Monday, June 25, 2012

When Cristiano Ronaldo isn't Portugal's main man

The European Football Championships enter their final week. Fittingly, the confederation's four best teams will contest the final matches of the tournament.

A joyfulness has been incorporated into the Teutonic predisposition for precision, while Spain have eschewed the previously successful “death by a thousand cuts” for “death by a thousand paper cuts”. Italy's on-paper mismatch of talent makes them more interesting than at any time since their 2006 World Cup victory and Portugal have created working weaponry from a formerly blunt object.

The most anticipated final matchup would undoubtedly be a rematch of the Euro 2008 final where Spain defeated the Germans to claim their first major tournament win since 1964.

If Spain's midfield can be thought of as a hydra, Portugal are well placed to complete the Herculean labour of subduing the many heads of la Furia Roja. In fact, the Selecção are such popular underdogs that they are in danger of losing that unfavoured status: it's becoming increasingly apparent that their strengths match well against Spanish weaknesses.

Spain's overriding failing this tournament has been an almost negligent attitude towards their end product. With Fernando Llorente out of favour, Roberto Soldado missing and Fernando Torres missing under completely different circumstances, their goals have, as ever, been derived predominantly from the midfield. The centre of the park will be as congested as in any match with the likes of Xabi Alonso, Xavi and Busquets lined up against the territorial Raul Meireles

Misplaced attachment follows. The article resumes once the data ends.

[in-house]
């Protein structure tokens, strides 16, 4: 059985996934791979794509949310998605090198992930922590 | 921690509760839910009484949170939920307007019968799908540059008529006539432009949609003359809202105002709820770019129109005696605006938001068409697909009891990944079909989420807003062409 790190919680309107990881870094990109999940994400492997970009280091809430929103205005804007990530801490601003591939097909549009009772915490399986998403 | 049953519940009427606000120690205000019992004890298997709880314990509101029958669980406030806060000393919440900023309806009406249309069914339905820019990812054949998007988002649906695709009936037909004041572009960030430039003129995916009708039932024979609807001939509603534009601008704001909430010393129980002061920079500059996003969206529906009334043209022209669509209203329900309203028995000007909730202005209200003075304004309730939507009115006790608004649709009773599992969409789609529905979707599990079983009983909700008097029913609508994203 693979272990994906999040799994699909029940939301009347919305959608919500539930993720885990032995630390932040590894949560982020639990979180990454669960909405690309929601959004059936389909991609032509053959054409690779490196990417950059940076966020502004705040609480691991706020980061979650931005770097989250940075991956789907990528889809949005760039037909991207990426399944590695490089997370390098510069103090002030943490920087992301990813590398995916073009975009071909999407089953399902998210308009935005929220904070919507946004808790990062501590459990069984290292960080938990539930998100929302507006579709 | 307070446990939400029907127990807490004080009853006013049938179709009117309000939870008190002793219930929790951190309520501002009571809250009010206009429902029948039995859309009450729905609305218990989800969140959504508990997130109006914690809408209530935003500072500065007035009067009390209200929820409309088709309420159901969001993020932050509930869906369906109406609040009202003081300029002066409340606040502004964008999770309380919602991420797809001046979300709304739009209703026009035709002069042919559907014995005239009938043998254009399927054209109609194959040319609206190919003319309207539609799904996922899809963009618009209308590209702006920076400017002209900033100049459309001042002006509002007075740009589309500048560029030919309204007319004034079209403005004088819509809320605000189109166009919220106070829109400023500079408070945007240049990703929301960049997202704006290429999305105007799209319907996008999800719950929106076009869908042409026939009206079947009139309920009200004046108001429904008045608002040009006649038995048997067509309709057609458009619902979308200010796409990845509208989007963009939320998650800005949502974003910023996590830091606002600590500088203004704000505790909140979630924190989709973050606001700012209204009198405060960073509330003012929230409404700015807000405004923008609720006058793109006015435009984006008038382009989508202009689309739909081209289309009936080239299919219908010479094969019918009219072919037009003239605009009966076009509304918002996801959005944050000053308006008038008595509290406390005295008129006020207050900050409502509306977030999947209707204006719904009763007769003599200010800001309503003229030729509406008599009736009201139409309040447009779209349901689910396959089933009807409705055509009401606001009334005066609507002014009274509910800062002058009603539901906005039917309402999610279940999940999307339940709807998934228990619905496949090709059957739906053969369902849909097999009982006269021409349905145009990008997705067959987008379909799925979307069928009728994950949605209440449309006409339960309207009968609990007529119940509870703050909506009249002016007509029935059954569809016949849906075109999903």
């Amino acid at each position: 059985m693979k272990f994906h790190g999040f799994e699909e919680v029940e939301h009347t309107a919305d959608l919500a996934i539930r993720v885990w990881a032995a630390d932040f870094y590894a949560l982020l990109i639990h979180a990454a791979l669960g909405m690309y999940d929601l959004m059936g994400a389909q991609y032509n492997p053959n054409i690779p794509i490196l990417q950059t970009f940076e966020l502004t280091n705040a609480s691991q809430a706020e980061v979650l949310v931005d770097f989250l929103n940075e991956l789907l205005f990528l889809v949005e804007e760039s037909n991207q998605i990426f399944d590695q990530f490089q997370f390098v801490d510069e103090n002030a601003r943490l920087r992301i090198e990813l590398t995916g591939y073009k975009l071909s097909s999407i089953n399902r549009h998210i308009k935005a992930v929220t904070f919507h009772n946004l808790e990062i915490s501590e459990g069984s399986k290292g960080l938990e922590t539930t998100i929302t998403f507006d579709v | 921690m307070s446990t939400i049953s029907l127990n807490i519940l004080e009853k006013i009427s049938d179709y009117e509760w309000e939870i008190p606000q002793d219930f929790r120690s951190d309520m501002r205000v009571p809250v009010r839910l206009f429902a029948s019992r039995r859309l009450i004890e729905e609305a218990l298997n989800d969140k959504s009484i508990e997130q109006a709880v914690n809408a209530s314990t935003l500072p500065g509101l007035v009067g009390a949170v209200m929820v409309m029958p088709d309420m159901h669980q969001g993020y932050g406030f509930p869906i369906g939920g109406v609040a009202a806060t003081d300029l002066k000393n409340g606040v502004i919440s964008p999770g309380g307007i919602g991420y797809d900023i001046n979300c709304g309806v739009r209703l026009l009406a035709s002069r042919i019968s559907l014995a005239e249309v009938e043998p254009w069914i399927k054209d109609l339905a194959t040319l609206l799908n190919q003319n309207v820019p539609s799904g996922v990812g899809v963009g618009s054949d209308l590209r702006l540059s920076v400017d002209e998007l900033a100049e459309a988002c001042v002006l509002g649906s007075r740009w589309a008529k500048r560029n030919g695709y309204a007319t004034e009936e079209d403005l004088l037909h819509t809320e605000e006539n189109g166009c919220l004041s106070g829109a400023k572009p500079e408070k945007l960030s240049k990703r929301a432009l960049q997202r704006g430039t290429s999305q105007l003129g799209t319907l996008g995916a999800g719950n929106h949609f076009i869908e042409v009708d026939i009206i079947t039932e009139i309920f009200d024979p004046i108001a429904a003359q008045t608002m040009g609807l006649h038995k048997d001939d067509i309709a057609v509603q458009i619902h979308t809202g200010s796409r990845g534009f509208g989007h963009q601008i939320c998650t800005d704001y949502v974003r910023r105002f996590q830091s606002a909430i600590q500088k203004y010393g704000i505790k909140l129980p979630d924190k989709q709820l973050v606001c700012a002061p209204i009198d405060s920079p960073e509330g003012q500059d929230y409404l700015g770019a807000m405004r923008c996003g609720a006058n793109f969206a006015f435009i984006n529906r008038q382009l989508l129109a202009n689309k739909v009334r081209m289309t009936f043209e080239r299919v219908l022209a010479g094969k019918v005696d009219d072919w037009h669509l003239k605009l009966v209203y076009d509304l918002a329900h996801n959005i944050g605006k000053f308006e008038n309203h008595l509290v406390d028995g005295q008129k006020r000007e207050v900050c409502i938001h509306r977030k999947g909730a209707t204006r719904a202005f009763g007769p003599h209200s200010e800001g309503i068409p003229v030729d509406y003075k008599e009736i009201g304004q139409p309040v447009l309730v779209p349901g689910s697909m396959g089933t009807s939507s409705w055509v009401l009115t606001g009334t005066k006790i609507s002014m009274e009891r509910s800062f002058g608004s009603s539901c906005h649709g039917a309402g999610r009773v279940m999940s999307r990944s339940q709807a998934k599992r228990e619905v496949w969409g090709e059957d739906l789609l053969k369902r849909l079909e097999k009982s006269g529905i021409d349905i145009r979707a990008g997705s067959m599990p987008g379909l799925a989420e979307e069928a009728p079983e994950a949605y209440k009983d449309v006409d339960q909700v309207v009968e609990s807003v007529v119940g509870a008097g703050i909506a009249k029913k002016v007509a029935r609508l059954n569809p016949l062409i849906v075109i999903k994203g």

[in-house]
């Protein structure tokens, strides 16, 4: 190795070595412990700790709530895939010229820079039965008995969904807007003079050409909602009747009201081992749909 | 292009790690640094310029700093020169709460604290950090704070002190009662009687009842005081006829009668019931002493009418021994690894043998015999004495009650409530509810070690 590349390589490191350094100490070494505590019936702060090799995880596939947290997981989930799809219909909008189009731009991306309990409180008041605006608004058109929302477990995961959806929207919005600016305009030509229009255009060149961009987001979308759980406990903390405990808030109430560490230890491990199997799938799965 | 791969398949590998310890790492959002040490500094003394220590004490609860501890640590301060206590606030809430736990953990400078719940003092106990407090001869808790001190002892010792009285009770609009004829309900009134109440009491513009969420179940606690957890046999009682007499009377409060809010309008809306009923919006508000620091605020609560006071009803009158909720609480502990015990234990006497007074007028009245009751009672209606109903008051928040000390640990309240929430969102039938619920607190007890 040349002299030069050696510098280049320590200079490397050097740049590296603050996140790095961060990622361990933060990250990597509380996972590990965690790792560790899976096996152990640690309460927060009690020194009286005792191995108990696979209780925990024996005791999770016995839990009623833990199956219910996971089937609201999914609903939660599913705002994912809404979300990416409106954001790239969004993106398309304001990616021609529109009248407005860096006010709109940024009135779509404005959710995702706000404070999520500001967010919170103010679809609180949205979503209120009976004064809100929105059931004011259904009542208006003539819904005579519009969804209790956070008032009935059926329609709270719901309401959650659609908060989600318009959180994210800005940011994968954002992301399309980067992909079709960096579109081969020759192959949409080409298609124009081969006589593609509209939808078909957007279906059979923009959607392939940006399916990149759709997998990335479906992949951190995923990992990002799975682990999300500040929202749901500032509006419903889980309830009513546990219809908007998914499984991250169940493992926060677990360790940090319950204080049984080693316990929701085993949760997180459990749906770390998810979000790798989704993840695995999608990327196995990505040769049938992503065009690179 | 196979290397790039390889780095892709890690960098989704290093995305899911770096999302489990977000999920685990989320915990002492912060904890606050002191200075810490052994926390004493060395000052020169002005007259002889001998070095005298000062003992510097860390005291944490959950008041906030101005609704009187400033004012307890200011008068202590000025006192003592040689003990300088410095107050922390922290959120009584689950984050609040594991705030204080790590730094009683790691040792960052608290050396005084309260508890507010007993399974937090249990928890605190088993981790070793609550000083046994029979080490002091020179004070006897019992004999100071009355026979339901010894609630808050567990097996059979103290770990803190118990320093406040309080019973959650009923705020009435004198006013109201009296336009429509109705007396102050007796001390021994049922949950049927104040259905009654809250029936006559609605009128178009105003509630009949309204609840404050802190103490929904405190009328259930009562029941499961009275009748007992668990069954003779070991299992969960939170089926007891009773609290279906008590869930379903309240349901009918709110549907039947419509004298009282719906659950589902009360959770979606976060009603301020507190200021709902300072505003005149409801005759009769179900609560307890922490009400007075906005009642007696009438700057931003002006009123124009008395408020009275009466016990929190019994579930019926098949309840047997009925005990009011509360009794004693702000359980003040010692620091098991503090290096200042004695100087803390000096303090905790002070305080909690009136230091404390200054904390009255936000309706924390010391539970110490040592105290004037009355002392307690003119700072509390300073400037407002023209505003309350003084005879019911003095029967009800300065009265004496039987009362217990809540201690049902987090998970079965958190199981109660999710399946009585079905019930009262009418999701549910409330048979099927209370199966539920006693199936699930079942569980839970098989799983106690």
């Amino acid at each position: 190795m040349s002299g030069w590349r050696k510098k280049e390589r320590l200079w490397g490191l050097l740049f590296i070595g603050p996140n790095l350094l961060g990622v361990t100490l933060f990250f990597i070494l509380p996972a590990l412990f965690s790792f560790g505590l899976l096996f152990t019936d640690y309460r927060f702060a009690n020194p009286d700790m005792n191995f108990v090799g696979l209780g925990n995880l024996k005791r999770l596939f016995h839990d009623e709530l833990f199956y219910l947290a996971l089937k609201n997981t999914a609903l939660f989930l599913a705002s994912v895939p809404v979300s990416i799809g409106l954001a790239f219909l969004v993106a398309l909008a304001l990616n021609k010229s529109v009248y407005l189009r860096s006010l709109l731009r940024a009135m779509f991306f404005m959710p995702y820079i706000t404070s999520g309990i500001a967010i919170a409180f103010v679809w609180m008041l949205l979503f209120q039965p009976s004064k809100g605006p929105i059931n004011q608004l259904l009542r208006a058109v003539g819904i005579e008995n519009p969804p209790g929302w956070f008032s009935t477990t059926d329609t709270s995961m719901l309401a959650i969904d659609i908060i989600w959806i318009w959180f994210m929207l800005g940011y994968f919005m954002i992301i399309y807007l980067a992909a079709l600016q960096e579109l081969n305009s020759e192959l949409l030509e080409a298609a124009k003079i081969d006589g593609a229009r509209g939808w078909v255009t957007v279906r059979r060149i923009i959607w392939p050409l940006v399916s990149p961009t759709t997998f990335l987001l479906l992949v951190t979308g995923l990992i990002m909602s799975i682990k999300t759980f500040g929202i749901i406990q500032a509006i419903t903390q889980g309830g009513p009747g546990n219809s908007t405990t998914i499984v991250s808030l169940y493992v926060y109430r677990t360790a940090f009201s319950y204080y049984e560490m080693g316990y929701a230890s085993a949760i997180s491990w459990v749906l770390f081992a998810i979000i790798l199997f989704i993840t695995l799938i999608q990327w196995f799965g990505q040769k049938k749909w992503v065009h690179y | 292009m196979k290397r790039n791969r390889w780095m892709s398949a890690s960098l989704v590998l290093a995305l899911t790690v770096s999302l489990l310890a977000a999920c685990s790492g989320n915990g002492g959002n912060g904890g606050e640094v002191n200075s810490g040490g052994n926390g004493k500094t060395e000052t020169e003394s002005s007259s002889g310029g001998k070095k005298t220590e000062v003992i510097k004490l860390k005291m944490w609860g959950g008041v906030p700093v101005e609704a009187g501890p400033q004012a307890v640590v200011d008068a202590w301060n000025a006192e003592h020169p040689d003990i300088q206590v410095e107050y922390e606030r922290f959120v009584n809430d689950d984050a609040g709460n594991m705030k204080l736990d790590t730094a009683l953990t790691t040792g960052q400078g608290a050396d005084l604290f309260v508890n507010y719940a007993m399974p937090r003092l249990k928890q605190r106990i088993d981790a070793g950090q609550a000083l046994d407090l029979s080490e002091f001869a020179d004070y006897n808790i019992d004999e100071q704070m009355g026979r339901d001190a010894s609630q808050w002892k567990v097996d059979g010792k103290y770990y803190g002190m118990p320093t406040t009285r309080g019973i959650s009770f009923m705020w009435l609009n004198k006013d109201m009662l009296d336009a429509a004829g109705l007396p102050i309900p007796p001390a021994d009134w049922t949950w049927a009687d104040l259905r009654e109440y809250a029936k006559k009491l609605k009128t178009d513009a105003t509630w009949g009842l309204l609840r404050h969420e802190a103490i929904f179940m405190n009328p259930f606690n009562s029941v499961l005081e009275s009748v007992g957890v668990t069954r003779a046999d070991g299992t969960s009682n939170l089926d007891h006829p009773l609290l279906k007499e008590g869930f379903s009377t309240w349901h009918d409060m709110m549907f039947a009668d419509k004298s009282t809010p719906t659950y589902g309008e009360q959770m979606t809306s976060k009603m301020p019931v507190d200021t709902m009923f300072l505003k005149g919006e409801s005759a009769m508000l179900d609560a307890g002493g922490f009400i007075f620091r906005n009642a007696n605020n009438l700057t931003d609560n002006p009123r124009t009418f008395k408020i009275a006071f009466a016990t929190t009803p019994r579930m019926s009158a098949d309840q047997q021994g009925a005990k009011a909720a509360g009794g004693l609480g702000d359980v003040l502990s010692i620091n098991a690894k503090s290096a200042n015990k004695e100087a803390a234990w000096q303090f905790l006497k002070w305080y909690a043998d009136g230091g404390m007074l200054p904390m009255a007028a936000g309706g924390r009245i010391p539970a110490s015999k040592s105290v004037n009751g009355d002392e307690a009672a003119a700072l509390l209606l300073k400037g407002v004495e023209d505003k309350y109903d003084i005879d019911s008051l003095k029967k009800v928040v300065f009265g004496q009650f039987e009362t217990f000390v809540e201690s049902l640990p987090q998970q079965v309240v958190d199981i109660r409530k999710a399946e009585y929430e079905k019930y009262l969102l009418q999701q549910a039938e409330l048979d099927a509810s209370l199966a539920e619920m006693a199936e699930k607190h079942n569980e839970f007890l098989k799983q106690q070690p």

The best method of countering possession dominance combined with such flagrant reluctance to shoot is with stout central defenders – like Pepe and Bruno Alves – and crucially, midfielders willing and able to carry the ball into positions which create the best springboard for quick and tricksy forwards such as Cristiano Ronaldo and Nani to exploit.

Portugal have improved in each of their matches, especially in the quality of the link play between defence and attack. A backline of Bruno Alves and Pepe should field no questions of resilience, the transition forward has come chiefly from unheralded sources: Joao Moutinho and Miguel Veloso. Moutinho certainly stood up to the challenge and while Ronaldo was the spearhead, thrusts were generated behind him and chiefly via Moutinho's creation.

Most things will have to fall to their favour for Portugal to win. They'll need Ronaldo at his direct best, Meireles to perform his role, Moutinho to advance the ball well and Good Nani rather than Evil Nani. But given their pedigree and a pragmatic manager in Paulo BentoPortugal could prevent the final of Euro 2012 being the typical sequel which fails to live up to advanced billing.

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